While the consequences sound dire for a person that suffers from sciatica, the good news is that, for most cases, 90% of sciatica sufferers have a full recovery from a bout of sciatica without the need for surgery.
The facts are plain and simple – it is not always possible to prevent sciatica, and sadly, the condition may reoccur after the initial bout with it. What you may initially just pass off as sleeping the wrong way, or feeling uncomfortable after taking a long car trip, resulting in not knowing which way to sit due to the pain, may be sciatica. It most cases, sciatica can be relieved in a matter of weeks. But first, you need to pinpoint whether it is sciatica and what the heck is going on, then do consult with a spine specialist pronto, so that you can get on the road to recovery soon. Continue reading “How to Prevent Sciatica”→
We’ve all seen the pictures of the hunched-over elderly person who has to walk with a cane. It’s one of the first things that come to mind when we think of older folks’ ailments… back problems. But is back pain a normal sign of aging? Does it really have to be this way? Must we suffer with back problems, medical conditions of the spine, and back pain, just because we’re headed toward our senior years? The answer is an unequivocal ‘Absolutely not!Back pain is not an inevitable, unavoidable part of getting older. In fact, many people throughout the country find that ‘aging gracefully’ includes aging without having to suffer with back pain. Here are some tips from joint specialists in South Orange about aging and back pain, and how to avoid it heading into middle age and beyond. Continue reading “Is Back Pain a Normal Sign of Aging?”→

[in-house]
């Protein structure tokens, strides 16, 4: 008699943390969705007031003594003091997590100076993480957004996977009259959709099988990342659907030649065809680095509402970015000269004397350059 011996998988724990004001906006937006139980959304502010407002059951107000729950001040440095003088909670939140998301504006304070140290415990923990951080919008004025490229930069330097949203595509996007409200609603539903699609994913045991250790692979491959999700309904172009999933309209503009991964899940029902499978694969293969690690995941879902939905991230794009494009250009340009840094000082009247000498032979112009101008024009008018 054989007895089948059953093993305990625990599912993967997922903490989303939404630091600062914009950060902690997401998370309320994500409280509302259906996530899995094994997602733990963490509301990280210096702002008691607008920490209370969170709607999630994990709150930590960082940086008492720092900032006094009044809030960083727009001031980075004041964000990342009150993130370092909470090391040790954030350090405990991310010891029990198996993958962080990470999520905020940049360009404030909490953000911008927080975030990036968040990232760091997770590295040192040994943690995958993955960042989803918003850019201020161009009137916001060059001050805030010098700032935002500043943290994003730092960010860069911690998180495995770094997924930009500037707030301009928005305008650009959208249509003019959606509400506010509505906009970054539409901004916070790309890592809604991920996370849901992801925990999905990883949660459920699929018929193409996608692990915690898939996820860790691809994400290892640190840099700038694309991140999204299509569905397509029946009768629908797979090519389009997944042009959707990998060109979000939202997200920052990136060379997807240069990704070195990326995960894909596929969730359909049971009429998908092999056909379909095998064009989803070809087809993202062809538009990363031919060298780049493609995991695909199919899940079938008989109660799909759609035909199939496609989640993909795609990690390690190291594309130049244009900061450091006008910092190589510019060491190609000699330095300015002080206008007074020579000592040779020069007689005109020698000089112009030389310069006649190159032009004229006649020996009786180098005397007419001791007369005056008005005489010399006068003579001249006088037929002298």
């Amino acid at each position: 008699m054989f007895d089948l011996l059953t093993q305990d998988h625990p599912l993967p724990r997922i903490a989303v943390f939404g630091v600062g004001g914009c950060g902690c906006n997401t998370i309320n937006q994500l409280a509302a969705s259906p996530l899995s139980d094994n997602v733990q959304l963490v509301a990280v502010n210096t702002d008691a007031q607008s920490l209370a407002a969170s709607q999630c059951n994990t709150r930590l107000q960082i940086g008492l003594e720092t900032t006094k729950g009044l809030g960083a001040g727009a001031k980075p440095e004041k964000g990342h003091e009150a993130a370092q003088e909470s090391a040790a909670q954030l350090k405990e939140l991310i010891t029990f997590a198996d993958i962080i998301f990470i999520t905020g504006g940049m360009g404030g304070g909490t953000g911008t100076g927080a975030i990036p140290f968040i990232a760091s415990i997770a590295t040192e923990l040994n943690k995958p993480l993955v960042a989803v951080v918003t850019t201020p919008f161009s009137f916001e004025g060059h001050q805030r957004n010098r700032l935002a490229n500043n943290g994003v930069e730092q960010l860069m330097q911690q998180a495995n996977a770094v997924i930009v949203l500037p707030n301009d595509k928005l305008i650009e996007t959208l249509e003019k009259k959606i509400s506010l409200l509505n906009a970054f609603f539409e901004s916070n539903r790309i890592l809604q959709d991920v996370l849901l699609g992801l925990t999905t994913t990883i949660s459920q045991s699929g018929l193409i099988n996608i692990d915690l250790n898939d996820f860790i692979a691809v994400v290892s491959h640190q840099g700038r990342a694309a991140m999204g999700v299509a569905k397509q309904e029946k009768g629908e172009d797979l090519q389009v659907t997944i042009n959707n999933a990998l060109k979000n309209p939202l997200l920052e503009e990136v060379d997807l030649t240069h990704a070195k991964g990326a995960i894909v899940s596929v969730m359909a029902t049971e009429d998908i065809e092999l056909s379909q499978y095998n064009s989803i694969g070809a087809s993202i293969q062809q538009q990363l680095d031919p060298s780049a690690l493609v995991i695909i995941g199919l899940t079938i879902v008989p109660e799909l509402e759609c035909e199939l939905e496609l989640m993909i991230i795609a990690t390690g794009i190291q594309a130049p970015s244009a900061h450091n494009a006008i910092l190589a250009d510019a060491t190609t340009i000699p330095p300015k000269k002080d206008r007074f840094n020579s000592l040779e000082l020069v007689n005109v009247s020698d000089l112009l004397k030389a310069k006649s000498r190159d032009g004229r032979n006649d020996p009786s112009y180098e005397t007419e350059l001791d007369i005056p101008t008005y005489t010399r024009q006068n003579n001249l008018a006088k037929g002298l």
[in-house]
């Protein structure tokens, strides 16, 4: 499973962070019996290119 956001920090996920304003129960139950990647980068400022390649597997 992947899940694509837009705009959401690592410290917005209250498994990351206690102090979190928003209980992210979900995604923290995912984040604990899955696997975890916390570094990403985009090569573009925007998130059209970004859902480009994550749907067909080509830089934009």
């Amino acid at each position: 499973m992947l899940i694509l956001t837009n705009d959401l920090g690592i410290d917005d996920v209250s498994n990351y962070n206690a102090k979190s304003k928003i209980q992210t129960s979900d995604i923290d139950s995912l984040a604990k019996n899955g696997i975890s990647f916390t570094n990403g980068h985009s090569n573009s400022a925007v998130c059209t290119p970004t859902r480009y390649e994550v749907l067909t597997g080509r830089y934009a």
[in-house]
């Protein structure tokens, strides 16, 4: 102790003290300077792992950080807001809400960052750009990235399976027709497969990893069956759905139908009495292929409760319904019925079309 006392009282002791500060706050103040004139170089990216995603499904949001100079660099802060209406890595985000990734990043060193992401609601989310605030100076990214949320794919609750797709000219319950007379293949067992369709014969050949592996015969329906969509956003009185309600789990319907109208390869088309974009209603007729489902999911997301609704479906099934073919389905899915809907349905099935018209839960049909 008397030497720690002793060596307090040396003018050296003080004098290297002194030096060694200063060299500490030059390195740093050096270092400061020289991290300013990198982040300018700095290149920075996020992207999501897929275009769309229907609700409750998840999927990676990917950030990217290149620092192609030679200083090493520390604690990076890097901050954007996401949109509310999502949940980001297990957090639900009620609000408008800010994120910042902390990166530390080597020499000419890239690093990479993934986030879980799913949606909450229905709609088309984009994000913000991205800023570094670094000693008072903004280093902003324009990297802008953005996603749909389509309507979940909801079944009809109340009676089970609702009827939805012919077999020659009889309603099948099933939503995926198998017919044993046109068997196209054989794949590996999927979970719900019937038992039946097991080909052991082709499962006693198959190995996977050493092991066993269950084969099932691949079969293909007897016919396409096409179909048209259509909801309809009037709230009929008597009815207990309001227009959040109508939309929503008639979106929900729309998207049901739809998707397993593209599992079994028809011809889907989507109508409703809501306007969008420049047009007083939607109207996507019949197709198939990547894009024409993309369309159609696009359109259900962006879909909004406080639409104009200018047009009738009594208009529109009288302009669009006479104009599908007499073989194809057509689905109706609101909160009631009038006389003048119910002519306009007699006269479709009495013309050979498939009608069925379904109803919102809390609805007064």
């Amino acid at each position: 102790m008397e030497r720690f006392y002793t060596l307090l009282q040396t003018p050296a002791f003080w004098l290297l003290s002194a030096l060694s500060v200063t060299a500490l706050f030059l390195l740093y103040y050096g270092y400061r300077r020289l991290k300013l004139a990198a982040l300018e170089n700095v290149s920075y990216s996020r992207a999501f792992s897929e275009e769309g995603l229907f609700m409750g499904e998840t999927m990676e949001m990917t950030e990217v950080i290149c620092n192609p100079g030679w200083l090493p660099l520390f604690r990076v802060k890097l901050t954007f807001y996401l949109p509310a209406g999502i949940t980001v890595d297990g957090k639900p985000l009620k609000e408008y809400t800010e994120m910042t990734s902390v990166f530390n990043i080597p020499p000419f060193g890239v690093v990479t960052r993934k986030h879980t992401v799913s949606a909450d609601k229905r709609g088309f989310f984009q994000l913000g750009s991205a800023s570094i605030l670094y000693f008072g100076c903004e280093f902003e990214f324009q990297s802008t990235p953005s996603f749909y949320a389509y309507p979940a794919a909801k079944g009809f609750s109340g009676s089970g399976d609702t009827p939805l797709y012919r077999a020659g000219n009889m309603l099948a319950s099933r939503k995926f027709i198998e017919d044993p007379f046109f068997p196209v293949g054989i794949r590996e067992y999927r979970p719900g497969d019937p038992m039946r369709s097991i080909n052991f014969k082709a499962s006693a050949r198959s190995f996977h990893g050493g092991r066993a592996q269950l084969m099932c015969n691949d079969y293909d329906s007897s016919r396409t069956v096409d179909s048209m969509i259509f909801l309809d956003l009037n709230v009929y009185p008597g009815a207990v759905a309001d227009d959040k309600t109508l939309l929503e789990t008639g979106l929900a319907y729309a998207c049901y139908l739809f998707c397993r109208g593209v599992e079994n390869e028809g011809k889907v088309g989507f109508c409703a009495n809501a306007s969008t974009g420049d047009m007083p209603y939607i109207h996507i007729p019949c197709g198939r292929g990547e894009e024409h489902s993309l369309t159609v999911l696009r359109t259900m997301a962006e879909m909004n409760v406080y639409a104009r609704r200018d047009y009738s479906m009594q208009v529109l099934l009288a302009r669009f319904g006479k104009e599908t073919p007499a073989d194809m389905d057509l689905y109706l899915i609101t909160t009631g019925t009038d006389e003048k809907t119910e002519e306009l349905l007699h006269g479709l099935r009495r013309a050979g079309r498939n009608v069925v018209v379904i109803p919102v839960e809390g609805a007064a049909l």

Noted pundit Charles Barkley once divided the world into two camps: people who have bad backs and people who don’t. If you would like the relatively blissful existence of the latter, then you should take the advice of doctors, and spinal surgeons in NJ, about simple way to prevent back pain.